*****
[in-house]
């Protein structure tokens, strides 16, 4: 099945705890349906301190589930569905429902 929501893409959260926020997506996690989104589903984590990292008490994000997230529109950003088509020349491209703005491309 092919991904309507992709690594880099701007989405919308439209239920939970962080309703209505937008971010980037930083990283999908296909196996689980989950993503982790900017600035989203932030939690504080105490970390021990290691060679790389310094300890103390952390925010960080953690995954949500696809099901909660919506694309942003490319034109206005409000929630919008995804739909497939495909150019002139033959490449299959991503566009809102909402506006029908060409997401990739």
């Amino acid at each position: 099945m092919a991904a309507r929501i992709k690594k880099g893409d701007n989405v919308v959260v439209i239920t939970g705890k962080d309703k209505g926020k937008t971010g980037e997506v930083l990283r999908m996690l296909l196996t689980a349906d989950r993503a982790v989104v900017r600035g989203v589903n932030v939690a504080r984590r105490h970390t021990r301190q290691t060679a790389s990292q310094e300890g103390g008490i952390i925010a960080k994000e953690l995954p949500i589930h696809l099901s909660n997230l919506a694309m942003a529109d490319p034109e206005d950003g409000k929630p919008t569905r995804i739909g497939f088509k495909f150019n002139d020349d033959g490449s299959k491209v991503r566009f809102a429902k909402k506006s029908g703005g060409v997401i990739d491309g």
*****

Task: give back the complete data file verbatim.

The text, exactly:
[in-house]
């Protein structure tokens, strides 16, 4: 099945705890349906301190589930569905429902 929501893409959260926020997506996690989104589903984590990292008490994000997230529109950003088509020349491209703005491309 092919991904309507992709690594880099701007989405919308439209239920939970962080309703209505937008971010980037930083990283999908296909196996689980989950993503982790900017600035989203932030939690504080105490970390021990290691060679790389310094300890103390952390925010960080953690995954949500696809099901909660919506694309942003490319034109206005409000929630919008995804739909497939495909150019002139033959490449299959991503566009809102909402506006029908060409997401990739």
């Amino acid at each position: 099945m092919a991904a309507r929501i992709k690594k880099g893409d701007n989405v919308v959260v439209i239920t939970g705890k962080d309703k209505g926020k937008t971010g980037e997506v930083l990283r999908m996690l296909l196996t689980a349906d989950r993503a982790v989104v900017r600035g989203v589903n932030v939690a504080r984590r105490h970390t021990r301190q290691t060679a790389s990292q310094e300890g103390g008490i952390i925010a960080k994000e953690l995954p949500i589930h696809l099901s909660n997230l919506a694309m942003a529109d490319p034109e206005d950003g409000k929630p919008t569905r995804i739909g497939f088509k495909f150019n002139d020349d033959g490449s299959k491209v991503r566009f809102a429902k909402k506006s029908g703005g060409v997401i990739d491309g």